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Dec 16, 2008

Note: Economists React: ‘Bursting of Petroleum Bubble’ Takes Inflation Down

Ed: Blind men and the elephant. Like the 1970's, when the price of oil first skyrocketed, pundits forecasted without prior experience. Here we go again. 

Economists React: ‘Bursting of Petroleum Bubble’ Takes Inflation Down

from WSJ.com: Real Time Economics

Economists and others weigh in on the record decline in consumer prices.

  • The composition of the report supports the interpretation that core inflation is slowing more quickly than we had anticipated. There are no obvious “outliers”, large moves in volatile components that are likely to be reversed next month. The closest to that are the large declines in the lodging away from home category, but those likely reflect real developments in the hotel sector where anecdotal evidence is of a sharp drop in demand. Vehicle price declines also contribute, but again the weakness of demand provides a ready explanation. And the rental components, which are a large share of the CPI, were on the high side (energy prices are a likely culprit as a correction for utilities included in rent tends to move in the opposite direction). Elsewhere, the declines appear fairly widely dispersed, consistent with an overall slowing. –Goldman Sachs
  • It is too soon to expect the strong dollar or the drop in commodity prices to push core inflation lower; this is all about demand compression squeezing margins. The pressure will likely intensify, and core inflation could now fall quite quickly. Headline now at 1.1% year-to-year; expect dead zero in December. –Ian Shepherdson, High Frequency Economics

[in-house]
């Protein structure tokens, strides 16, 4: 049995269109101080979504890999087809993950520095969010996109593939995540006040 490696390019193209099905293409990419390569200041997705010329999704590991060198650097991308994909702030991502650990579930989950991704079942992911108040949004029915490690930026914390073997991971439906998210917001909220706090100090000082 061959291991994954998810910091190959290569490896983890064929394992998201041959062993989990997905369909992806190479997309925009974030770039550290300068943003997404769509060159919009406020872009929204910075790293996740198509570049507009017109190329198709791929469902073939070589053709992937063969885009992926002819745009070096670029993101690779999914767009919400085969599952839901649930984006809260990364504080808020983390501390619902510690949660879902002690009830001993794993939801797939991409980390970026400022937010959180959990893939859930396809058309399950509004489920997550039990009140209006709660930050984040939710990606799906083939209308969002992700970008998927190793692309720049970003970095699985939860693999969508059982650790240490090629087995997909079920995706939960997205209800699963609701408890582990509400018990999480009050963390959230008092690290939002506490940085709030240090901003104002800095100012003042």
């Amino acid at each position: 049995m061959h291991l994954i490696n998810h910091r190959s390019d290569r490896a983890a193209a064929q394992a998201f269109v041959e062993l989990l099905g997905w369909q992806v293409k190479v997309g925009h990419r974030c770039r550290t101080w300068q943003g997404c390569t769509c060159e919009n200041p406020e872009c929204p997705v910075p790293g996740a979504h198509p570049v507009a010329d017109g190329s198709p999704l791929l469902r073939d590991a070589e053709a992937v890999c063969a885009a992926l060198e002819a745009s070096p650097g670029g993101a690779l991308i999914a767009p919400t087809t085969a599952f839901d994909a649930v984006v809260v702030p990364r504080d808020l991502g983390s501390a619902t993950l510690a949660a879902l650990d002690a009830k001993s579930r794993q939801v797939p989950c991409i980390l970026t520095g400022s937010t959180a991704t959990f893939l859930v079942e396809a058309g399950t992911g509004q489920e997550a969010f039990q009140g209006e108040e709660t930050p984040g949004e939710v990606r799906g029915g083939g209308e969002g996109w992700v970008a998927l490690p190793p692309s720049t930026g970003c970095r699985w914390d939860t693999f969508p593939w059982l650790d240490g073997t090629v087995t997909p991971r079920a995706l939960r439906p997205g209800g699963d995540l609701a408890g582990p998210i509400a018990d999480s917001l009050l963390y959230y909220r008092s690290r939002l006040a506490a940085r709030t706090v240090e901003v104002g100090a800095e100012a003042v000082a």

• The core was restrained by further decreases in new and used cars along with declines in hotel rates and airfares. Also, the personal care category showed some unusual softness due mainly to a bizarre plunge in the financial services subsector. Prices for gasoline and other energy-related items have experienced further declines in recent weeks, so we should see another drop in the headline CPI for December. However, the pace of decrease in coming months is unlikely to be as severe as that seen in November. –David Greenlaw, Morgan Stanley

  • The 0.2% decline in core goods prices might indicate that the rapid slowing in core inflation is simply pass-through of declining commodity prices. However, core services inflation, which usually runs about 0.2-0.3% higher than core goods inflation, slowed to a modest 0.1% pace, suggesting that the slowing in inflation is becoming more widespread and likely also owes to the declining levels of resource utilization. With the three-month annualized run rate on core CPI inflation now only 0.4%, we would anticipate that the prospect for deflation is being discussed as a very real possibility at today’s FOMC meeting. –Michael Feroli, J.P. Morgan Chase

  • We do not think that the decline in the CPI should be confused with a monetary deflation. The Fed has eased aggressively and has seen its balance sheet explode since the end of August. In our judgment, the monetary conditions for a sustained deflation are absent. However, Helicopter Ben is likely to be concerned about deflation and the Fed is likely to continue aggressive actions to expand its balance sheet over the coming months (given weakness in housing, we still believe that expansion will be through the purchase of mortgage-related assets rather than Treasuries). –RDQ Economics

  • The bursting of the petroleum bubble is unwinding the price pressures that had built up during the long run up in costs. That is good news for the consumer who now can pocket the difference. While households may not go out and party with the money, they do seem to be using it to clean up the mess on their balance sheets. When the rebound hits, households should be better prepared to start spending again. We could see a large increase in consumption at that point, especially if, as expected, confidence will surge as well. –Naroff Economic Advisors
  • Compiled by Phil Izzo

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